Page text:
May 29, 2022


The 8020Info Water Cooler

  Highlights from the latest information
  for managers, leaders & entrepreneurs



In this 8020Info Water Cooler we look at engaging different types of stakeholders, seven distractions to avoid, how to simplify your case to make it more persuasive, what we’re reading, and tips to ensure you’re solving the right problem. Enjoy!


1.  The Engagement Onion

Engagement with outside stakeholders can be tricky. To make it simpler, Donna Kennedy-Glans, Alberta’s former associate minister of electricity and renewable energy, suggests you treat it like peeling an onion with four layers:

  • the cynical-minded,
  • the skeptical-minded,
  • the open-minded, and
  • the like-minded.

At the outer edge of the onion are the cynical-minded. Their world views probably contradict those in your organization.

It may seem daunting to reach out to them, but she notes in Teaching the Dinosaur to Dance “there are times when ignoring antagonistic points of view is neither possible nor recommended.” They might be organizing against you or a critical situation may have plunged you into the spotlight. The clash will likely be a polarity until a new truth emerges.

In the next layer are the skeptical-minded. They are fair-minded but wary of your proposal or situation, and you will feel uncomfortable reaching out as your idea may be rejected.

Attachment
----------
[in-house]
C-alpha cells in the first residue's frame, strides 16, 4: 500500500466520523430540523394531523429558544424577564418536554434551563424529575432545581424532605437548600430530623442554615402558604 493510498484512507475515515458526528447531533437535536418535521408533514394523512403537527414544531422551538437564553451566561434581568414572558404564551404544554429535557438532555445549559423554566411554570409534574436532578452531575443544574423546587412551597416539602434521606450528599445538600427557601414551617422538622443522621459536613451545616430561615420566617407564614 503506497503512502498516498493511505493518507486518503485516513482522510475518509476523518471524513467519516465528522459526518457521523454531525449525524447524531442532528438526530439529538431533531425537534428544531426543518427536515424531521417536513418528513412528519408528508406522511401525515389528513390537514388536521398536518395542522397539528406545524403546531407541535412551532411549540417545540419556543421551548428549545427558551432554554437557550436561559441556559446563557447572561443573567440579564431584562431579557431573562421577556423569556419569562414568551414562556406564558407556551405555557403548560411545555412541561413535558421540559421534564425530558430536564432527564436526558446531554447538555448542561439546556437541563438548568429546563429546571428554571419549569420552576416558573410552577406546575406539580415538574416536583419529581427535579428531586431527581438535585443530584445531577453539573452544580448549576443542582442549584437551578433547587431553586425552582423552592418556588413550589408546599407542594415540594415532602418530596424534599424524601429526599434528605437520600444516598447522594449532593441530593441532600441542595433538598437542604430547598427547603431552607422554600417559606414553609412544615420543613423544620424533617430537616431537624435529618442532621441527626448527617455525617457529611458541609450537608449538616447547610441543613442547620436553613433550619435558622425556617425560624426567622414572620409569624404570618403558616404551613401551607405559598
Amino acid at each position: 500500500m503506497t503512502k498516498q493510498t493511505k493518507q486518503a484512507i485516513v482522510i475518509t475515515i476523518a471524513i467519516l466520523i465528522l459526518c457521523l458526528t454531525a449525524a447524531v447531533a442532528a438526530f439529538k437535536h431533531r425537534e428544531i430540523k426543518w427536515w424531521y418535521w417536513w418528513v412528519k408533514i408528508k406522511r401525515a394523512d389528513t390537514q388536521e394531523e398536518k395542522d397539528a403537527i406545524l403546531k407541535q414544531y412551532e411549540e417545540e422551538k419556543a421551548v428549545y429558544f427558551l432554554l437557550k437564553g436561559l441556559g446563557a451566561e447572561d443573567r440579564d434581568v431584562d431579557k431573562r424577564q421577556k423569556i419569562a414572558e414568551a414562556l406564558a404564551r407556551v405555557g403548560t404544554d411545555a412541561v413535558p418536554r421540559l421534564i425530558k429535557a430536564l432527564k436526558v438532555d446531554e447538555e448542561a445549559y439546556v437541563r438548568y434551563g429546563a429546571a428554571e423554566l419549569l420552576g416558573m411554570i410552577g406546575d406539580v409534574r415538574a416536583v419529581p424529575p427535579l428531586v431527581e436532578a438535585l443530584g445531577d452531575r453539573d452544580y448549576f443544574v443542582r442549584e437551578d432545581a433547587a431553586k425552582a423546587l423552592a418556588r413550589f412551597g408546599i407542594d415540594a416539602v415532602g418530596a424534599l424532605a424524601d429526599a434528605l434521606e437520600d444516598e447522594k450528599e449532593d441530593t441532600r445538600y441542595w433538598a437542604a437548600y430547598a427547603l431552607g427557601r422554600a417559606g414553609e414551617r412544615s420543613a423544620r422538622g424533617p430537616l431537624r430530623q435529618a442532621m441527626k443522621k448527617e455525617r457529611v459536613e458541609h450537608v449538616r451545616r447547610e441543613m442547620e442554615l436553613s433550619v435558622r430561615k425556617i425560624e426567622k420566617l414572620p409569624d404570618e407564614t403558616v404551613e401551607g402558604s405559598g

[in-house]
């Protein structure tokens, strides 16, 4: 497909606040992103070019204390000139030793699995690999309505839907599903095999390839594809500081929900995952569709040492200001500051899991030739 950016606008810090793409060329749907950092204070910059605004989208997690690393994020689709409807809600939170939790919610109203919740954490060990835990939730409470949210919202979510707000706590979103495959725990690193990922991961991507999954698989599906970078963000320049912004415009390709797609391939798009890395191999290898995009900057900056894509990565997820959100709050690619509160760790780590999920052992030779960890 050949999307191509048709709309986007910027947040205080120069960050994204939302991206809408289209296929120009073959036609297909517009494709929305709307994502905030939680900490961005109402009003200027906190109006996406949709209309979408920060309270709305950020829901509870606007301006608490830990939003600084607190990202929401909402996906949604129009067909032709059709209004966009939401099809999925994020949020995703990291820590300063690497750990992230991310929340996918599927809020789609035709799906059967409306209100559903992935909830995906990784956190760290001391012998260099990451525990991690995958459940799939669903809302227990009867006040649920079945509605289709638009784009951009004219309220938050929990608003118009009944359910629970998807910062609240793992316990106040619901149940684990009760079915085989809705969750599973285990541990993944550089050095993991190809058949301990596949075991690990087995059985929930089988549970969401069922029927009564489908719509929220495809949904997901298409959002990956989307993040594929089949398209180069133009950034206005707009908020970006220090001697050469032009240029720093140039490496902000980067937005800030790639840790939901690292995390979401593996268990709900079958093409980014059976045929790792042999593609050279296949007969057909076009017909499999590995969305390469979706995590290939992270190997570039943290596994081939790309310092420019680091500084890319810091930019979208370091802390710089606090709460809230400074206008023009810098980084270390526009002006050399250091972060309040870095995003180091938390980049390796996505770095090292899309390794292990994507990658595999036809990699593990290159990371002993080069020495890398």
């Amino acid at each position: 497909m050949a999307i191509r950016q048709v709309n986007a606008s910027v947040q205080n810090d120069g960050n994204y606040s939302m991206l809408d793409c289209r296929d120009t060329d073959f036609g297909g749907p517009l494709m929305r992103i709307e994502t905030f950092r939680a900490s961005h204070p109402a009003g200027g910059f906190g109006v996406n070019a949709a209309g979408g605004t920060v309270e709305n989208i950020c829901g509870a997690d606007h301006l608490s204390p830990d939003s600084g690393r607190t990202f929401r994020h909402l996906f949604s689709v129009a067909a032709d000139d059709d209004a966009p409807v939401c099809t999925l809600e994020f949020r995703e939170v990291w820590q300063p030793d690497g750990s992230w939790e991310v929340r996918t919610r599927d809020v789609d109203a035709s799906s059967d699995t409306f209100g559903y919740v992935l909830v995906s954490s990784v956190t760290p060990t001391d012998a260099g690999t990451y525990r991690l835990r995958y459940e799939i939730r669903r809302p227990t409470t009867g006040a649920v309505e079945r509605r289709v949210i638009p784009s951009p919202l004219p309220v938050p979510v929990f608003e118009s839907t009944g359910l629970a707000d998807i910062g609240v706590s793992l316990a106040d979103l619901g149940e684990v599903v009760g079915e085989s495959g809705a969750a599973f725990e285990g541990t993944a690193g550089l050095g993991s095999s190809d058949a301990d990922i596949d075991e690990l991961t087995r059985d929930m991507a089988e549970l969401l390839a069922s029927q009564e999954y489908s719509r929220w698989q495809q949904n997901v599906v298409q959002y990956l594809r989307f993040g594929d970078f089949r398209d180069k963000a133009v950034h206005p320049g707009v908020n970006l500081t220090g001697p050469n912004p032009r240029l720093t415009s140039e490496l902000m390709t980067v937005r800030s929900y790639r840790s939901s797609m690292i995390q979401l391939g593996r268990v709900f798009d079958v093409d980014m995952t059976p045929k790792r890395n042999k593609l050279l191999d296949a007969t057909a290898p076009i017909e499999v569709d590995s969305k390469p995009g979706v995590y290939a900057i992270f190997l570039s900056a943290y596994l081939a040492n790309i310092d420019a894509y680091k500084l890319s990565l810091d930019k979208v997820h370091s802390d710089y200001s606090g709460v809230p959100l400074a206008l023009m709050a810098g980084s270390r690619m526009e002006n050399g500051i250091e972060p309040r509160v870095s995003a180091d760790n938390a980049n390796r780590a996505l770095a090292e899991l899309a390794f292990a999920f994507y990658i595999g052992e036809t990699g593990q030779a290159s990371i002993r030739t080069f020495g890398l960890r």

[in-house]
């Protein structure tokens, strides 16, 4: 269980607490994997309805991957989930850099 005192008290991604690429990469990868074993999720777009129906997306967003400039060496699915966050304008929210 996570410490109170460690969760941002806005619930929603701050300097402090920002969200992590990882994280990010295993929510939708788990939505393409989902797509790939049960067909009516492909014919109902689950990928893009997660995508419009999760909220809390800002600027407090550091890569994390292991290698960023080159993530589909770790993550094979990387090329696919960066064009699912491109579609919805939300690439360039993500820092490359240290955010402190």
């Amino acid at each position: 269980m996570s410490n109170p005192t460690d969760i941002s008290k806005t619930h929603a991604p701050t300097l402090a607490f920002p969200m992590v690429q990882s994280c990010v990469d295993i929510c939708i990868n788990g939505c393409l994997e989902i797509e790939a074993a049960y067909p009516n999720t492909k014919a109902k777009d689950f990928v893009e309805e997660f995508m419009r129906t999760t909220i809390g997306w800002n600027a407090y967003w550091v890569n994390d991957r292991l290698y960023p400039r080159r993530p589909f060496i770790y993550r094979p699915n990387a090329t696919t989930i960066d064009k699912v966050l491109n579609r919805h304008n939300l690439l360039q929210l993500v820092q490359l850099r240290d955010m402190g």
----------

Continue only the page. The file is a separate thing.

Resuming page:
Start by building trust. If this engagement across differing views works, it may spawn creative ideas and strategies.

A layer closer and you come to the open-minded. They will assess the idea critically – for example, when you ask a technical expert for an assessment – and you can’t control the outcome, but it is likely to lead to consensus and be resilient.

Finally, just before the onion’s inner core of your  internal team, are the like-minded. They will be positively predisposed to your ideas and, if influential, can be a big help. But if you engage only with them when reaching out, the resulting echo chamber can be distorting and damaging.

Think carefully about where outsiders fit in your engagement onion.


2.  Seven Stupid Distractions to Eliminate

Distractions can seem innocent, enticing, or even helpful. But having too many distractions means far too little gets accomplished.

In a recent blog post, leadership consultant Carey Nieuwhof listed “seven stupid things that interrupt your day that simply don’t need to.” They are:

  • Push notifications:  Apps typically begin their relationship with you by asking, “Allow Push Notifications?” Your automatic answer, he advises, should be No. “Being busy isn’t a sign of respect anymore,” he adds. “It’s a sign you’re not managing your time or priorities well.”
  • Your idle curiosity:  The world is at your fingertips, beckoning. Resist. “Curiosity is a great thing, but idle curiosity that produces nothing… not so much,” he says.
  • An open schedule:  Don’t schedule only appointments and meetings with others. Write in meetings with yourself, from thinking time to project time to date night.
  • Too many meetings:  These can be time wasters. “Meetings expand to fill the time you’ve set aside for them. So just set aside less time,” he advises.
  • Inefficient use of email:  Limit the messages you receive and the times you check. Try a 15-minute window in the morning to check that nothing’s on fire and then pound through what accumulates later in the day.
  • Text messages:  You’ll survive without these, even if they’re from your closest friends and family. In an emergency, they’ll get to you in another way.
  • Conversations without a purpose:  Be wary of getting trapped in these encounters.  Keep them to two minutes and pleasantly move on.